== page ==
|Project Name||Landhaus||Posted in||Residential||Location||
|Architect||TKA Thomas Kröger Architekt||Project Team||Thomas Kröger, Laura Becqueriaux||Completed||July 2014|
The architectural reconstruction and conversion of antiquated buildings, particularly in instances where their use is obsolete or outmoded, is a sublime art form. The architect’s creative expression is arguably tested to a much greater extent when he/she is presented with the dilemma (and challenge) of improving and repurposing an already existing historic structure. Retaining and augmenting the connection between past and present is an important premise, especially in a world where the new is all too often coveted and the old repeatedly disposed of.
Barn conversions are becoming more and more commonplace. One example of a singularly striking barn redesign can be found in the small north-eastern German village of Uckermark. Here, TKA Thomas Kröger Architekt has converted one half of a large barn structure into a family country house with an additional self-contained apartment. Surrounded by hearty farmland, the 140 year old barn has once again found new meaning in its continually evolving existence as it had previously been divided into semi-detached houses for two settler families and cattle.
With a mixed construction that utilises brick masonry and timber, the barn, known as Landhaus, provides a solid and serene haven. In order to arrive at the current interior arrangement, the barn’s core was literally gutted on one half, whilst retaining its beams and what the architect describes as a “crude truss”. At its centre, the house enjoys a double height hall living space and open fireplace whilst on its garden side, three large symmetrical arch apertures have been added to the hall (with the barn’s street side facade remaining largely unaltered). Providing views over the property’s orchards and the rolling countryside beyond, these gaping arches are closed using wooden gates. The huge hall vestibule however, is in many ways the barn’s beating heart and one can envisage its value on warm summer days and balmy evenings. As the hall is not heated, it is intentionally encircled by smaller rooms that are. In colder months, the architect envisioned that only these smaller rooms would be used by the family, and anyway in essence, the enormous hall would be uneconomical to heat on a constant basis.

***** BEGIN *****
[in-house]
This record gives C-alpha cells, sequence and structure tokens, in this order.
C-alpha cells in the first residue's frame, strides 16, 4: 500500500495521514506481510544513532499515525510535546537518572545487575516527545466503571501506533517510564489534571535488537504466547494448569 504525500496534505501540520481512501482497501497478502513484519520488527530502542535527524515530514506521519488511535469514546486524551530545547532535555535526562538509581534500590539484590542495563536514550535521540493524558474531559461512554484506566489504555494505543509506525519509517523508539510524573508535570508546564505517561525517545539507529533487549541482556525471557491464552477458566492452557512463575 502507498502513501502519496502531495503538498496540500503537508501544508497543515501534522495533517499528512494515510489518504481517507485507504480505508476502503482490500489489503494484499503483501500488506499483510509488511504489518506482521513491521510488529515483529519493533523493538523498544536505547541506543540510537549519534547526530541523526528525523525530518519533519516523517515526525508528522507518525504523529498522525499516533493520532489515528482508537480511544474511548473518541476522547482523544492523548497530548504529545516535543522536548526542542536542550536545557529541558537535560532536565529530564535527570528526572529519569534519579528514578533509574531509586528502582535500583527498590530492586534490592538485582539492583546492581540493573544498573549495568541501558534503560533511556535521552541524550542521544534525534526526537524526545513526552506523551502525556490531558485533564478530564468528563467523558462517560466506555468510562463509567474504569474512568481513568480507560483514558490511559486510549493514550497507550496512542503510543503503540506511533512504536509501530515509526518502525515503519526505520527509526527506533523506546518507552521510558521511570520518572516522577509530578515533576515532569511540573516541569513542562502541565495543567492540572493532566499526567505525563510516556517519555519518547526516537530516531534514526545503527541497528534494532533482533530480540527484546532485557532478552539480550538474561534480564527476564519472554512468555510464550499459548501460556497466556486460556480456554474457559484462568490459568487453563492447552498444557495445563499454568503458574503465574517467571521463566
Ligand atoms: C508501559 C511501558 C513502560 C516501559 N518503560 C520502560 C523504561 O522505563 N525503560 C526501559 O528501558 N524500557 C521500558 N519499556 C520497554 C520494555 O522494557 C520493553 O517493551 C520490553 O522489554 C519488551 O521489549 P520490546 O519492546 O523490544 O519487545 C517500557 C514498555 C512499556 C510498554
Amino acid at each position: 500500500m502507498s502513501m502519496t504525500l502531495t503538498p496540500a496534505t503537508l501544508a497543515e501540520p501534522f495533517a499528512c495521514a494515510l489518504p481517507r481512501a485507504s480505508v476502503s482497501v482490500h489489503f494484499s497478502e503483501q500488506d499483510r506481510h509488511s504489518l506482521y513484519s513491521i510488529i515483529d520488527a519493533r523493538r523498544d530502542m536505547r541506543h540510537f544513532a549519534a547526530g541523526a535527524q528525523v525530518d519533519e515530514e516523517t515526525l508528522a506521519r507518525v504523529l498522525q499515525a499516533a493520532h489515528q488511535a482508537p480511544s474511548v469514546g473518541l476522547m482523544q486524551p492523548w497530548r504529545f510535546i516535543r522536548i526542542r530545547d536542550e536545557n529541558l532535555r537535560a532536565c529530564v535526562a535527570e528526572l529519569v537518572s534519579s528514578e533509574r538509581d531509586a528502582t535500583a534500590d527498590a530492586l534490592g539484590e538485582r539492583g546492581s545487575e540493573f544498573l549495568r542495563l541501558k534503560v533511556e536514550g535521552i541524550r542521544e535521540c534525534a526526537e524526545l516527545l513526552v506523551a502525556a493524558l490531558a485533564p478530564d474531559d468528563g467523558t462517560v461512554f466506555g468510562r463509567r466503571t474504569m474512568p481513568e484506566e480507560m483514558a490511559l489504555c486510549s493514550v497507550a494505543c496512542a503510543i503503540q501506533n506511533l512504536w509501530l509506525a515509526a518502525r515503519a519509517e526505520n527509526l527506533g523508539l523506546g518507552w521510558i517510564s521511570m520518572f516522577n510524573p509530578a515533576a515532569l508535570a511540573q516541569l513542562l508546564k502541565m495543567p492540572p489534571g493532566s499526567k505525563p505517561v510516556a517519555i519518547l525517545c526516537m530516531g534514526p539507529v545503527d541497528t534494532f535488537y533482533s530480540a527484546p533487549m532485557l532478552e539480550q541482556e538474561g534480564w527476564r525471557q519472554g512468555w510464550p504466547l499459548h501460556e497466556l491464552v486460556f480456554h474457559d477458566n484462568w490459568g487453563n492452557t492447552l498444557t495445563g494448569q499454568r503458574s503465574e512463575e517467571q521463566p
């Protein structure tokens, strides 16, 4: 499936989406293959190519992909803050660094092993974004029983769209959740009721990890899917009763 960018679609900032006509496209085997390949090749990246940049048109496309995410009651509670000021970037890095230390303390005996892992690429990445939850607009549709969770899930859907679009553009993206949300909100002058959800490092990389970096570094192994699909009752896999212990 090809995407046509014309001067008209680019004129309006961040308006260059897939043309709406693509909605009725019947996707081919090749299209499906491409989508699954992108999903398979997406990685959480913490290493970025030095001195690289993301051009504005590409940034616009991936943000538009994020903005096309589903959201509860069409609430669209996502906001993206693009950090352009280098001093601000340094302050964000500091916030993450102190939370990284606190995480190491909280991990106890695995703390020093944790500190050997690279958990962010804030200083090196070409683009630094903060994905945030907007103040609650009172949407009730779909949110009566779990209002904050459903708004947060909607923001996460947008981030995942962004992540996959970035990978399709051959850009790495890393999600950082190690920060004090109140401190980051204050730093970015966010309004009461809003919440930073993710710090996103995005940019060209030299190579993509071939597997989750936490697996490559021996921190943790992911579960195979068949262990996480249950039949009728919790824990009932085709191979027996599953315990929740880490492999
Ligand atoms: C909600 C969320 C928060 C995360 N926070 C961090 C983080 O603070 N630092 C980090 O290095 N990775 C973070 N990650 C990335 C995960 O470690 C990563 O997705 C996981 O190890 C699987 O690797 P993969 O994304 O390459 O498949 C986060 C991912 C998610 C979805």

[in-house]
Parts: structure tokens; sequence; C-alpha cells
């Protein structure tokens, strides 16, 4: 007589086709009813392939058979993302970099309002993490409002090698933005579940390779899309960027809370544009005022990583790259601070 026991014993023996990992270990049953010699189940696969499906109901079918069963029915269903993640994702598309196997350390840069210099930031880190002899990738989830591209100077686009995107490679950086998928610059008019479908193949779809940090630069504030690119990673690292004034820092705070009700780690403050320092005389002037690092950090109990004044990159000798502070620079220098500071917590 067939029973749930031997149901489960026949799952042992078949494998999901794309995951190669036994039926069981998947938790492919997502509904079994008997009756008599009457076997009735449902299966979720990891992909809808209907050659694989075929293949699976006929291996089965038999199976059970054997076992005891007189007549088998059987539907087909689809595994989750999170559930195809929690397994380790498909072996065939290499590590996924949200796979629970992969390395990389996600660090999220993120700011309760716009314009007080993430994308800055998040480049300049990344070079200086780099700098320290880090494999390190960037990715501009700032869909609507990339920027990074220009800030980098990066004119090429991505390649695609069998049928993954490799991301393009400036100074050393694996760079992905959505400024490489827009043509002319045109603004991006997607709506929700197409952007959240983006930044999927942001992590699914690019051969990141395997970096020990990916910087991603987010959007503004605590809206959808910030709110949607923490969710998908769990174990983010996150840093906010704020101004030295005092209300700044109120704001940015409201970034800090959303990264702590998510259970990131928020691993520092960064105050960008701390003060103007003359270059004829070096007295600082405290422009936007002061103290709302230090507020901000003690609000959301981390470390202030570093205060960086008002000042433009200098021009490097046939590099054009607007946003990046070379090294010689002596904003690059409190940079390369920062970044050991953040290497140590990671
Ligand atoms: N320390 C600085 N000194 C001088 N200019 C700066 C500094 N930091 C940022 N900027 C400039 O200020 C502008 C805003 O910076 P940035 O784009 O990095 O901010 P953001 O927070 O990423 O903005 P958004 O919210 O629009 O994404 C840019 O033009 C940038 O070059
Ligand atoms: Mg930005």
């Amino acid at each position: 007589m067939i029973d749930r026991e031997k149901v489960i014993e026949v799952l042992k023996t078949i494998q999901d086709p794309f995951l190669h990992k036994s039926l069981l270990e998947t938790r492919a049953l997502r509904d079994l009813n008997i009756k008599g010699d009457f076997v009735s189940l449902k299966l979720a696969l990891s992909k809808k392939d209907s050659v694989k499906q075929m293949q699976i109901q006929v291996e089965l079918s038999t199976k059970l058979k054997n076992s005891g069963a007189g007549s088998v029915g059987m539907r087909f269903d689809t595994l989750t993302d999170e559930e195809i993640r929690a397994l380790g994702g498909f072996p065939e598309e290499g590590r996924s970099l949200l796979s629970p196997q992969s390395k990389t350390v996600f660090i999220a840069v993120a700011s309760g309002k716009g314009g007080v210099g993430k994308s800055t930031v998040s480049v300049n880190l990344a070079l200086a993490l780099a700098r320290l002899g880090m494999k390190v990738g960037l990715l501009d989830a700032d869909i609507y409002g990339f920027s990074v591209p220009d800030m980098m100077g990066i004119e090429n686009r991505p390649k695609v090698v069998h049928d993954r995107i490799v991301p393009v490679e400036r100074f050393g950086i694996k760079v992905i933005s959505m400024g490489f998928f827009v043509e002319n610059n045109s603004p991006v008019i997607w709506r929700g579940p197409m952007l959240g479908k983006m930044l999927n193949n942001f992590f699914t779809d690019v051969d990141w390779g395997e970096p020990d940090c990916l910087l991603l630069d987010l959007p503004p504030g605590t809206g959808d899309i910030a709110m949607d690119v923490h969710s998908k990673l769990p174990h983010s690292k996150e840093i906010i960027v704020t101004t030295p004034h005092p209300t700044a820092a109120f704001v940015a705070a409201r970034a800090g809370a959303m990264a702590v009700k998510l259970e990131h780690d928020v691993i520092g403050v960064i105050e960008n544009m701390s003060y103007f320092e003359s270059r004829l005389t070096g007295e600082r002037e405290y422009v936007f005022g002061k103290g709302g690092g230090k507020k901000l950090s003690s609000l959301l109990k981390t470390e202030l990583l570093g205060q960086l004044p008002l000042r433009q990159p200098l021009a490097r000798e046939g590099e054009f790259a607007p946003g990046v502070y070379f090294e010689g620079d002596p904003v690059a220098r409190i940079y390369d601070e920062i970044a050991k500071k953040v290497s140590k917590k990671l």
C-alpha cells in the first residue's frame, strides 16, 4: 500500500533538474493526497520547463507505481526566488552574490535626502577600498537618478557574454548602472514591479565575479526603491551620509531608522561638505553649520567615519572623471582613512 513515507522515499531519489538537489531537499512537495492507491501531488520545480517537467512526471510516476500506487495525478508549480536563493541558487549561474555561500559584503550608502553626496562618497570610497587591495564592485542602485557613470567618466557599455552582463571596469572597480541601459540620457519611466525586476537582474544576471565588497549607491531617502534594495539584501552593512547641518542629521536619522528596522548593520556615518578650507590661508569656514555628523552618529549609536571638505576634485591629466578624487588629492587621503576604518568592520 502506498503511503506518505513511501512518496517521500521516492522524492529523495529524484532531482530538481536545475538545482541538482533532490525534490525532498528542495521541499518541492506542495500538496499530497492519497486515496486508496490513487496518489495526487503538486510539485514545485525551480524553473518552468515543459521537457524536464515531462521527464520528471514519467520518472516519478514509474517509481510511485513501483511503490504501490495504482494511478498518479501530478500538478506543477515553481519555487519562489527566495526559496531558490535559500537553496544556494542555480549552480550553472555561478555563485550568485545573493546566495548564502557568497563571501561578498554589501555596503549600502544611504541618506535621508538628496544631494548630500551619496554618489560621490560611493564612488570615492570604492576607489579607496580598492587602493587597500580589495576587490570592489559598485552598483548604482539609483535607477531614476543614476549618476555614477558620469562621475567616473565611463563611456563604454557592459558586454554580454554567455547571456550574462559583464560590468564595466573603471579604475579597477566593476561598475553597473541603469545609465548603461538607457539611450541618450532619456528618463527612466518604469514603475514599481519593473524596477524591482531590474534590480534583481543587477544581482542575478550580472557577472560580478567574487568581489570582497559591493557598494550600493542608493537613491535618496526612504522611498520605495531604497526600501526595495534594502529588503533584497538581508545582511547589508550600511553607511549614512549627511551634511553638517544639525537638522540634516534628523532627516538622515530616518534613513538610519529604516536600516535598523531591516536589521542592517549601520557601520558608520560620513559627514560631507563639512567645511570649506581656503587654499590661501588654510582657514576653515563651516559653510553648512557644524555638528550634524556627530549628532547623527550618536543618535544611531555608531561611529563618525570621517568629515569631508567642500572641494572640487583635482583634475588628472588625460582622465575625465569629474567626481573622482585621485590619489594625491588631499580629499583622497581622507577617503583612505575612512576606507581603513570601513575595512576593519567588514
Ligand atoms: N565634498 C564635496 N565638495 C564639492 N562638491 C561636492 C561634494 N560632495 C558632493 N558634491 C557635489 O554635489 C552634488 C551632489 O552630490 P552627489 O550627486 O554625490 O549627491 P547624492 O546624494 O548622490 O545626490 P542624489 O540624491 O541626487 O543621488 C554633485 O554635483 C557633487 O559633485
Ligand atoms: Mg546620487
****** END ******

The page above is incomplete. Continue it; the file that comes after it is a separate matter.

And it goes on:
Located several steps up from the hall (and visible via glass partitions) are the living room, dining area and a free-standing kitchen. A further staircase leads to a suite of rooms, three bedrooms, two bathrooms, two studies and a loggia that surround the hall. At the gable end of the property, one finds the partitioned off guest apartment (accessed via a separate entrance or through a connection in the central hall) whilst the apartment’s living space is housed on its ground floor with the sleeping quarters and bathroom located upstairs.
In all, the Landhaus country house barn conversion is a truly elegant and contemporary structure that is imbued with much rural glamour and rusticity.